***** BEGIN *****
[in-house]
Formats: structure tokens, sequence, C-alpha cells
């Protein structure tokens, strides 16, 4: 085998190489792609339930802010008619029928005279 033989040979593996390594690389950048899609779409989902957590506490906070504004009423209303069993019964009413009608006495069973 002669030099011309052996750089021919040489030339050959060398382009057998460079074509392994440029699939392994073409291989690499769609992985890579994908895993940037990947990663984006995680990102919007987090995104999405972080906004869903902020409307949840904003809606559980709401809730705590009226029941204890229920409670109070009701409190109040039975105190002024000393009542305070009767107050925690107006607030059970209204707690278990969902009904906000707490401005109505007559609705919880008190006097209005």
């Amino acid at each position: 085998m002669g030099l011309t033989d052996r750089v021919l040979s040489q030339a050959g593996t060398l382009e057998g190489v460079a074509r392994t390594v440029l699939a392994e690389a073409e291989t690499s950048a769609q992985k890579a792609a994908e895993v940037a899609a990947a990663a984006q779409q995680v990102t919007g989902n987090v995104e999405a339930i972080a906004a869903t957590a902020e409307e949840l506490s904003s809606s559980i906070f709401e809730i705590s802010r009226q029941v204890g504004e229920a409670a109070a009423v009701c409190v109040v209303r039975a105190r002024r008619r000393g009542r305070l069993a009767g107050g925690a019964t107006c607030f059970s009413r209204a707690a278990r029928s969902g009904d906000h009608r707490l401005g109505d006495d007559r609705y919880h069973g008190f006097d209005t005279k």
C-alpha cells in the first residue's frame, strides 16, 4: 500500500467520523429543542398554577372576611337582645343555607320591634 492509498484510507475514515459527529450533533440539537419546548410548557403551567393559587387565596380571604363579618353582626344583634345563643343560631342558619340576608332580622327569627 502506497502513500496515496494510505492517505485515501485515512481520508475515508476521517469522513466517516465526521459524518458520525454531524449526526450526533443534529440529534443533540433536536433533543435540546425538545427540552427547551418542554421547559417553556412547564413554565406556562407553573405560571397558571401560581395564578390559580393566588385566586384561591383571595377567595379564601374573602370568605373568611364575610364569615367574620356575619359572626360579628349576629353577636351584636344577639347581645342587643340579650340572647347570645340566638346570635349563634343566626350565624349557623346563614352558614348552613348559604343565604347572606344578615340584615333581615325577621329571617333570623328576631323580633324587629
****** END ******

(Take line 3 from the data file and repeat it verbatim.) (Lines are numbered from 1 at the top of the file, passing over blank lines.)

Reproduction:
């Protein structure tokens, strides 16, 4: 085998190489792609339930802010008619029928005279 033989040979593996390594690389950048899609779409989902957590506490906070504004009423209303069993019964009413009608006495069973 002669030099011309052996750089021919040489030339050959060398382009057998460079074509392994440029699939392994073409291989690499769609992985890579994908895993940037990947990663984006995680990102919007987090995104999405972080906004869903902020409307949840904003809606559980709401809730705590009226029941204890229920409670109070009701409190109040039975105190002024000393009542305070009767107050925690107006607030059970209204707690278990969902009904906000707490401005109505007559609705919880008190006097209005």